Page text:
“An Indelible Stain”: Slavery and the Colonial Enlightenment

Part of the Palgrave Studies in Cultural and Intellectual History book series (CIH)


Writing of the need to preserve strict legal segregation and white supremacy in the colonial Caribbean, the jurist Michel-René Hilliard d’Auberteuil declared that “self-interest and security demand that we burden the black race with such great scorn that whoever descends from it, down to the sixth generation, be covered by an indelible stain.”1 To the eyes of some contemporary critics, however, it is the French Enlightenment’s own alleged indifference to the moral outrage of slavery that casts an “indelible stain” on its legacy. Louis Sala-Molins has declared that “the crucial test for the Enlightenment is the slave trade and slavery,”2 while Michèle Duchet has denounced the “myth of the anti-colonialism of the philosophes,” arguing that their halfhearted reformism merely “contributed to the maintenance of the established order.”3 On the other hand, Jean Ehrard has sought to defend the philosophes against charges of complicity in slavery, arguing instead that, while they did not have the power to free the slaves, their works made possible the rise of an antislavery movement in the final years of the Old Regime.4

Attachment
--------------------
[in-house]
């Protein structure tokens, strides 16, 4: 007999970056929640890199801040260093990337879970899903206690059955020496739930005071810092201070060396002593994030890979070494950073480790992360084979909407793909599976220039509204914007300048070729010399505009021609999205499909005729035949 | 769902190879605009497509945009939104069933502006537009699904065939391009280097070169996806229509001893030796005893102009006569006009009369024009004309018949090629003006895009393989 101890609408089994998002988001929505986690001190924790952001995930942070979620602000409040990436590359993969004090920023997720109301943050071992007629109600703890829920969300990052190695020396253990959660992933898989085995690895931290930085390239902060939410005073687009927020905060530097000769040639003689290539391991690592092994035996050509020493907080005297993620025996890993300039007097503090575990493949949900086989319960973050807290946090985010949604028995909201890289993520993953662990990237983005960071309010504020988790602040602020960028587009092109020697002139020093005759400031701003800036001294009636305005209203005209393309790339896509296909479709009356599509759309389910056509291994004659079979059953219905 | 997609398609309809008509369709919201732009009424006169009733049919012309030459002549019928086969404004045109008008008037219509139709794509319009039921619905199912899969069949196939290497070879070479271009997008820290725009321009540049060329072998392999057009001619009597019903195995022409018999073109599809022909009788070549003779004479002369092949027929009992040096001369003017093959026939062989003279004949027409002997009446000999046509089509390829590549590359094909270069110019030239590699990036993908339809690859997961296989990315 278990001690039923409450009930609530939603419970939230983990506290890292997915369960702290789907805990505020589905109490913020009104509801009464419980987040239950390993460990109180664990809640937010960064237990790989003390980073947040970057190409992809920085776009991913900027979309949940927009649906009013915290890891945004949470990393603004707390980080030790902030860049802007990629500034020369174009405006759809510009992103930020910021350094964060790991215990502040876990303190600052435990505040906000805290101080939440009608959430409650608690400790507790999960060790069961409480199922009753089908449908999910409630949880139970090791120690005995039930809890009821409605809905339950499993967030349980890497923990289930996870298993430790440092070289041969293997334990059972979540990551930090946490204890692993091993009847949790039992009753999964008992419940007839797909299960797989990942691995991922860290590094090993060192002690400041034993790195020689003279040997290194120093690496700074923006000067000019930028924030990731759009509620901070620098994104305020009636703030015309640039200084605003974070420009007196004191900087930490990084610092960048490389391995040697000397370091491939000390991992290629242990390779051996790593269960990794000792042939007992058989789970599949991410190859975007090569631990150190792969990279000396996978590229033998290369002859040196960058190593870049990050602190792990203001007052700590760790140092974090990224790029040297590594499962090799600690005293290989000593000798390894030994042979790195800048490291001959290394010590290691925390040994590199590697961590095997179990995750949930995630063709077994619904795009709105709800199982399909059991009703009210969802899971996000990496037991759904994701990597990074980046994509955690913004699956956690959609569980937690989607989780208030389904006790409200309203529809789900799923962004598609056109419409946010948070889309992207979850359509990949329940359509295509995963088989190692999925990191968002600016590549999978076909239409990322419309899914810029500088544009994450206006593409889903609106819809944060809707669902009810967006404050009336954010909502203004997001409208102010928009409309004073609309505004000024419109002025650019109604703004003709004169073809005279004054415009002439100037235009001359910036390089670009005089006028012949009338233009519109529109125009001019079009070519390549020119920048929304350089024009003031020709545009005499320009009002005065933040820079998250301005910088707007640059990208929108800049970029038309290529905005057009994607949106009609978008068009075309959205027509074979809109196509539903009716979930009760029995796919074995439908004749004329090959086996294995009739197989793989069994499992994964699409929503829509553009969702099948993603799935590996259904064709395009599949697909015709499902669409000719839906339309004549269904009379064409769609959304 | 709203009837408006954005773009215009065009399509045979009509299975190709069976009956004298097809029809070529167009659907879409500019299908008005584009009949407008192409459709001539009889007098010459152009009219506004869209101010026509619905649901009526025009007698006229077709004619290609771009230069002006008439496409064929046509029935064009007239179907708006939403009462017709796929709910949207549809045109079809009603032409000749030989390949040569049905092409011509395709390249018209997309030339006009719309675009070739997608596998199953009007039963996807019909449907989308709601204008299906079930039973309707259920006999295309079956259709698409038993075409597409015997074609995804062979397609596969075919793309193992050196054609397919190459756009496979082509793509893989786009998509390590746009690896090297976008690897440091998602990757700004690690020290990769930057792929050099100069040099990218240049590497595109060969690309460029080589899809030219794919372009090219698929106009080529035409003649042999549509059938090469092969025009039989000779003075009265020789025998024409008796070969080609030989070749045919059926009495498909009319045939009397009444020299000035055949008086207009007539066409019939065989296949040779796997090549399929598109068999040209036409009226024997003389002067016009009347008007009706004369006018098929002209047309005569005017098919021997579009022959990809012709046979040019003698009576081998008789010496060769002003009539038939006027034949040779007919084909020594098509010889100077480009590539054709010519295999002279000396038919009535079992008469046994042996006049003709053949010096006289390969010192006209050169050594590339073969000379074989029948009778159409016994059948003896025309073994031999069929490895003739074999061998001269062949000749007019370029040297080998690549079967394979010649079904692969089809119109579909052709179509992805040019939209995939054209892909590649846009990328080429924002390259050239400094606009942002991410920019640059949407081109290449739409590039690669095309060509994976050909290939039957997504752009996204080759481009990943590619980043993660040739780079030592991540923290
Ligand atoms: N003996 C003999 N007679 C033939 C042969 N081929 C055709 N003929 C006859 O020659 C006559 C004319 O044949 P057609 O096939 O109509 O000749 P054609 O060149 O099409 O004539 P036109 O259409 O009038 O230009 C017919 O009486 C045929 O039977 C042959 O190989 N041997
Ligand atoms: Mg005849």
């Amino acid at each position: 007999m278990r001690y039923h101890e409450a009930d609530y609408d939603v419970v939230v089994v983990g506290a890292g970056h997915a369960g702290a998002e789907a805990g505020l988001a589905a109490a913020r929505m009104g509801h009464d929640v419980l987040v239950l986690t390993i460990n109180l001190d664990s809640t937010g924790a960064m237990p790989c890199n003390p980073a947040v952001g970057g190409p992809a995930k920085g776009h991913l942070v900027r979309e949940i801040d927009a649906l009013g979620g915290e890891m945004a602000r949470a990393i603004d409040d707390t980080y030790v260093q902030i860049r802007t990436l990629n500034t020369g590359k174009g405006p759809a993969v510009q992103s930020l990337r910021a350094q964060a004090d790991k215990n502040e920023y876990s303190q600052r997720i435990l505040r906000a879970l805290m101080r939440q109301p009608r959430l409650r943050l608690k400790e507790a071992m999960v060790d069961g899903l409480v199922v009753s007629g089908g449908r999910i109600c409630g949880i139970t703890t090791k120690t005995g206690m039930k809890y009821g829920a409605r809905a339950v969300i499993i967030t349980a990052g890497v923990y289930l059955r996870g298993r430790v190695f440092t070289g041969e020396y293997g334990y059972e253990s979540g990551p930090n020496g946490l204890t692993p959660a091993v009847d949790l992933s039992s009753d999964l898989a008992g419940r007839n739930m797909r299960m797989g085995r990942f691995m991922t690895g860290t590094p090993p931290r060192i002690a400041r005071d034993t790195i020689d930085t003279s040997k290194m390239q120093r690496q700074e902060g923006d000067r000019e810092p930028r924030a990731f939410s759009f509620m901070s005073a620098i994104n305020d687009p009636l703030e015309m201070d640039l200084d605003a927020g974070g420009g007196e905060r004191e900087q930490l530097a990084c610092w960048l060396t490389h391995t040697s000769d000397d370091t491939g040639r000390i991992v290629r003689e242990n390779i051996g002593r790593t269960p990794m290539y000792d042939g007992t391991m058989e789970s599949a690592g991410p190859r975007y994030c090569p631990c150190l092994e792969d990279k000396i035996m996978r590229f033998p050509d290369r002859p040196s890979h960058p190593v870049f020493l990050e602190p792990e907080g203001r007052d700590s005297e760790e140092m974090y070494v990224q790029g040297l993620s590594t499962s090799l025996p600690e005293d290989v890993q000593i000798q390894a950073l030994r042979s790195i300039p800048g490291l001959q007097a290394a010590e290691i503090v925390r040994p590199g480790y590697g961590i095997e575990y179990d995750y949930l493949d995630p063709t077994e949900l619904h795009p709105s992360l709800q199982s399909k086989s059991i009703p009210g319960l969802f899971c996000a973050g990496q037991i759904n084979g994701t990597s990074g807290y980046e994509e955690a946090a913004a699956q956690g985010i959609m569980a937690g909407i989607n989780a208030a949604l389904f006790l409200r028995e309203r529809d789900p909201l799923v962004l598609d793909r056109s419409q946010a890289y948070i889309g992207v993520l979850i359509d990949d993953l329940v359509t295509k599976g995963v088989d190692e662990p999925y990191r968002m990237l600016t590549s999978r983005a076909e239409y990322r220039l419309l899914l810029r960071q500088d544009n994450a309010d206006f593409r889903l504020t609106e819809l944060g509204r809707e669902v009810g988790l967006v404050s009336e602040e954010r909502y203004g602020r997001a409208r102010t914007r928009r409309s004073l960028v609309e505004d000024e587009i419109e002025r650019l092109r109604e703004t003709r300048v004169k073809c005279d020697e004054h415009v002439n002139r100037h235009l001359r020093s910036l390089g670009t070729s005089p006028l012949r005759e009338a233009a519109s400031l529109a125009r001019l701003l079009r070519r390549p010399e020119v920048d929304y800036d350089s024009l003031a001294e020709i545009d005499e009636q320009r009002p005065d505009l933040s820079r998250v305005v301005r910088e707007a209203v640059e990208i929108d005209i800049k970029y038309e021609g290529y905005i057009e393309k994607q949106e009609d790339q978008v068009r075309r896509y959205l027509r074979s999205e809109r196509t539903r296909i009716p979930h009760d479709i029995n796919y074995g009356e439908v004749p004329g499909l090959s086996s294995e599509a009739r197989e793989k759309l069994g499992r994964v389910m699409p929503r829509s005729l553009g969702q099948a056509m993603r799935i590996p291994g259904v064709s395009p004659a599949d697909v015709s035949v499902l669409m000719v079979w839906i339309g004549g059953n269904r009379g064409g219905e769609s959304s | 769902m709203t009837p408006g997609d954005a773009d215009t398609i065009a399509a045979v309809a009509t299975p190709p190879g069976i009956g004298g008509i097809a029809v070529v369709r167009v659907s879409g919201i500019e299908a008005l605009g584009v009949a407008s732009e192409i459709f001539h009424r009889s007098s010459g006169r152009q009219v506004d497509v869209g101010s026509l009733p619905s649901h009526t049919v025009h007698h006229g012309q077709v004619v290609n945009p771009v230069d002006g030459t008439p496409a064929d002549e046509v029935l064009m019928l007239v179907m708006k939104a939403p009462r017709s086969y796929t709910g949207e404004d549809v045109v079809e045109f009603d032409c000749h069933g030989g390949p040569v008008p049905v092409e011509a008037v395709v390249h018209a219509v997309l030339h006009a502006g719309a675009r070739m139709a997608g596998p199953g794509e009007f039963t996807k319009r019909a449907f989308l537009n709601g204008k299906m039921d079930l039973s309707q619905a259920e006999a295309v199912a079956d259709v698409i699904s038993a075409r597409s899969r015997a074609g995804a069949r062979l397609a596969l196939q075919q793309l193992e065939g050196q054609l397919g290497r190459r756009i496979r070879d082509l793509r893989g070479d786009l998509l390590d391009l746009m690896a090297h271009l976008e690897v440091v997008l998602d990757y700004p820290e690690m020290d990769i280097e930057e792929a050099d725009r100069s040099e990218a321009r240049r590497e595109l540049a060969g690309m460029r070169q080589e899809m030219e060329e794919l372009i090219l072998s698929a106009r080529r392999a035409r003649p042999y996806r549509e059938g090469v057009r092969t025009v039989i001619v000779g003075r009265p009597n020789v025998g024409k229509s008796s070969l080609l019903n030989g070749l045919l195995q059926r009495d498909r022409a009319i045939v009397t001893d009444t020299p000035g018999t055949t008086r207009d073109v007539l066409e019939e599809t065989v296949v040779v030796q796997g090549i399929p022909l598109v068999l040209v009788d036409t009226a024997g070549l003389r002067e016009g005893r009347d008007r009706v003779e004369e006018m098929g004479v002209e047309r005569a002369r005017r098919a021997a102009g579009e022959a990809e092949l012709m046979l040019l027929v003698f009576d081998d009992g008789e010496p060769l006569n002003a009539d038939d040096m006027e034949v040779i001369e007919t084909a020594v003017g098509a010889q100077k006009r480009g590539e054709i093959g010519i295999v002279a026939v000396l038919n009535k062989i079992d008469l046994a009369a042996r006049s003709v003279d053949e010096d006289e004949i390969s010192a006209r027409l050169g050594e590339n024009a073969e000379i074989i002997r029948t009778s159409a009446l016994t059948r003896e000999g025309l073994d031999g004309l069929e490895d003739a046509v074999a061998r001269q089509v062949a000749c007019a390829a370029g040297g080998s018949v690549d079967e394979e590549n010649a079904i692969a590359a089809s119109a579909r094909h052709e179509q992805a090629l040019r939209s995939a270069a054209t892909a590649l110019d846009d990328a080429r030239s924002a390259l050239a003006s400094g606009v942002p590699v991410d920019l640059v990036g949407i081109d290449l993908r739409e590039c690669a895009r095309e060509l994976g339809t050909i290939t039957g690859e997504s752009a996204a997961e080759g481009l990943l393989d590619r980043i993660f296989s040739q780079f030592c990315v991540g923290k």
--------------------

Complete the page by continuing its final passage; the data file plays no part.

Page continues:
Eighteenth Century French Society Slave Trade Free Labor African Slave 
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© David Allen Harvey 2012

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